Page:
You keep telling Tribe fans to quit whining about the “dynamic pricing” scam perpetrated by the Indians. You wrote that the “buy early and save” slogan indicates the Indians lower prices early and then bring them up to normal prices by game day.
This is absolutely not true unless you consider over $30 a normal price for bleacher seats and $25 a normal price for upper-deck outfield seats that normally had been $12.
I have two 20-game plans, so I understand the value of having season tickets. I highly recommend it to save money, be guaranteed the same seats that you like, and have postseason priority.
But the “dynamic pricing” policy really does screw the game-day fan who isn’t as fortunate as I am to be able to plan ahead to buy tickets to games.
Let me be crystal clear about this (again). I have neither endorsed nor criticized so-called dynamic pricing, the practice of charging more for tickets to see popular teams like the Yankees and Red Sox or for games on summer weekends.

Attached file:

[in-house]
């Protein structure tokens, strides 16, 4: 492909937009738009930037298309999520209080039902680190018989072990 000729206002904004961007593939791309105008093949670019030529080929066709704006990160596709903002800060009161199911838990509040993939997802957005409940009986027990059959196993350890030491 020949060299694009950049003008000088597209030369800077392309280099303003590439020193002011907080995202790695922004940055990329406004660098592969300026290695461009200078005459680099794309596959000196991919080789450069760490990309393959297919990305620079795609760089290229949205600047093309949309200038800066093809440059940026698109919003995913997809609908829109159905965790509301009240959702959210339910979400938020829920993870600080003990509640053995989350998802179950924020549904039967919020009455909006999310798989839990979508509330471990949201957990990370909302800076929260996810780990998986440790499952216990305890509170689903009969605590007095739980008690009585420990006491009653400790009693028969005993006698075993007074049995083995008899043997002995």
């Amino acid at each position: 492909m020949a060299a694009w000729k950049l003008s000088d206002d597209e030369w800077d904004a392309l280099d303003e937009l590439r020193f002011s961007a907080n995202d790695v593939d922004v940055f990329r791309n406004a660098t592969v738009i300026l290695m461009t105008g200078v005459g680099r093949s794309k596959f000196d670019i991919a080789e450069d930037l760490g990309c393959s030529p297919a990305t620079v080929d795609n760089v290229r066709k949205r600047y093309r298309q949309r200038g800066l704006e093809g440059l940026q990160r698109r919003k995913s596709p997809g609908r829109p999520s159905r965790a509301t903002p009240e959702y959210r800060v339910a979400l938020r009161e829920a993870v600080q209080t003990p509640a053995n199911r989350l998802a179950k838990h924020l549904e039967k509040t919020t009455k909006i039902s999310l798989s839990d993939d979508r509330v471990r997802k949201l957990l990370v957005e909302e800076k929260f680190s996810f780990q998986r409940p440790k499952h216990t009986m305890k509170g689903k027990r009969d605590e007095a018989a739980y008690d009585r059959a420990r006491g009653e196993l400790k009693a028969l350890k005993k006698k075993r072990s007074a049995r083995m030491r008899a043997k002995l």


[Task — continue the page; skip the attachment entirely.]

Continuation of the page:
I wrote about deeply discounted tickets that are offered regularly.
I notice that you took my advice, so why are you complaining for others who don’t?
I enjoyed your article very much regarding the apathy for the Indians, compared with the overwhelming interest and nonstop conversation of the Browns.
Perhaps it would be justified if the Indians won a quarter of their games, but the fans don’t seem to make that connection. It is odd that the Indians in the past couple of years actually spent 40-plus games in first place, but the fans have not paid attention.
As a lifelong Indians fan, it appalls me that this balance is so lopsided, despite the Indians’ ability to contend at times, where the Browns do not.
I listen to the two major sports radio stations in Cleveland, and I have emailed them on why they hardly ever talk about baseball. In their response, they state that their management prompts them to highlight the Browns “when they are in season,” which seems to have no end.
Now that WKNR and WKRK have contracts with the Browns, it will be interesting to see how that works.
There is an axiom of talk radio that postulates if a topic is embraced by most listeners, pound it to death. Afraid you won’t get much satisfaction unless the NFL goes out of business.